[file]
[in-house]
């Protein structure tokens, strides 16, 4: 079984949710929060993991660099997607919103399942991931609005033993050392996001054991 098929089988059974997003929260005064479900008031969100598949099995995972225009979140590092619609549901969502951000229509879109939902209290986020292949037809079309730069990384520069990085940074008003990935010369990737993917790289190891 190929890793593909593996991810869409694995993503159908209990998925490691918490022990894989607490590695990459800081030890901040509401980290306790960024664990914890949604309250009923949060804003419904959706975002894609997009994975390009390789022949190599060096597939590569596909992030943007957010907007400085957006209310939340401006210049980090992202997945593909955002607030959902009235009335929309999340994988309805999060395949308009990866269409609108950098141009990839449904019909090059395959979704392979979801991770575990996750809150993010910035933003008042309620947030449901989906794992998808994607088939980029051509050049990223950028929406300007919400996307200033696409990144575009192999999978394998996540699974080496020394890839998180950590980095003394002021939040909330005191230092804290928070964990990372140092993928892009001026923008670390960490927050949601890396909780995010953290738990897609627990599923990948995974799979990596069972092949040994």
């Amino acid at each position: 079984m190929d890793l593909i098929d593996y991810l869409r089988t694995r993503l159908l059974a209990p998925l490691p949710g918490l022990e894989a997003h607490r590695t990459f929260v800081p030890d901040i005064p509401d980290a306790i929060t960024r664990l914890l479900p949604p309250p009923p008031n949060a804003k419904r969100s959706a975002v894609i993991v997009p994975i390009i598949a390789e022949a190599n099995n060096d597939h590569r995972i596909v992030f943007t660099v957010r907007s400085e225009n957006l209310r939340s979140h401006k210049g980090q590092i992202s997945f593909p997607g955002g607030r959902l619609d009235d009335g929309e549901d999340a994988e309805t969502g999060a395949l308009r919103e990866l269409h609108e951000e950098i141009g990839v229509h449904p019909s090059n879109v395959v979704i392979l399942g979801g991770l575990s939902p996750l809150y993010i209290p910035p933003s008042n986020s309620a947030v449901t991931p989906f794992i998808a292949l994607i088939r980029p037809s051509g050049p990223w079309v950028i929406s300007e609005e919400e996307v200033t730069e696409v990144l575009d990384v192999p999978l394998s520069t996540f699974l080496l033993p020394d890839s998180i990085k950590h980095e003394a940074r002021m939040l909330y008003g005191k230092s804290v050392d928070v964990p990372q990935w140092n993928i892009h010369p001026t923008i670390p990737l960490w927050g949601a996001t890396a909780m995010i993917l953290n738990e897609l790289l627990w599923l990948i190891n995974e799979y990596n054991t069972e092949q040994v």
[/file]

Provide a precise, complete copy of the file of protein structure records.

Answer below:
[in-house]
């Protein structure tokens, strides 16, 4: 079984949710929060993991660099997607919103399942991931609005033993050392996001054991 098929089988059974997003929260005064479900008031969100598949099995995972225009979140590092619609549901969502951000229509879109939902209290986020292949037809079309730069990384520069990085940074008003990935010369990737993917790289190891 190929890793593909593996991810869409694995993503159908209990998925490691918490022990894989607490590695990459800081030890901040509401980290306790960024664990914890949604309250009923949060804003419904959706975002894609997009994975390009390789022949190599060096597939590569596909992030943007957010907007400085957006209310939340401006210049980090992202997945593909955002607030959902009235009335929309999340994988309805999060395949308009990866269409609108950098141009990839449904019909090059395959979704392979979801991770575990996750809150993010910035933003008042309620947030449901989906794992998808994607088939980029051509050049990223950028929406300007919400996307200033696409990144575009192999999978394998996540699974080496020394890839998180950590980095003394002021939040909330005191230092804290928070964990990372140092993928892009001026923008670390960490927050949601890396909780995010953290738990897609627990599923990948995974799979990596069972092949040994």
């Amino acid at each position: 079984m190929d890793l593909i098929d593996y991810l869409r089988t694995r993503l159908l059974a209990p998925l490691p949710g918490l022990e894989a997003h607490r590695t990459f929260v800081p030890d901040i005064p509401d980290a306790i929060t960024r664990l914890l479900p949604p309250p009923p008031n949060a804003k419904r969100s959706a975002v894609i993991v997009p994975i390009i598949a390789e022949a190599n099995n060096d597939h590569r995972i596909v992030f943007t660099v957010r907007s400085e225009n957006l209310r939340s979140h401006k210049g980090q590092i992202s997945f593909p997607g955002g607030r959902l619609d009235d009335g929309e549901d999340a994988e309805t969502g999060a395949l308009r919103e990866l269409h609108e951000e950098i141009g990839v229509h449904p019909s090059n879109v395959v979704i392979l399942g979801g991770l575990s939902p996750l809150y993010i209290p910035p933003s008042n986020s309620a947030v449901t991931p989906f794992i998808a292949l994607i088939r980029p037809s051509g050049p990223w079309v950028i929406s300007e609005e919400e996307v200033t730069e696409v990144l575009d990384v192999p999978l394998s520069t996540f699974l080496l033993p020394d890839s998180i990085k950590h980095e003394a940074r002021m939040l909330y008003g005191k230092s804290v050392d928070v964990p990372q990935w140092n993928i892009h010369p001026t923008i670390p990737l960490w927050g949601a996001t890396a909780m995010i993917l953290n738990e897609l790289l627990w599923l990948i190891n995974e799979y990596n054991t069972e092949q040994v």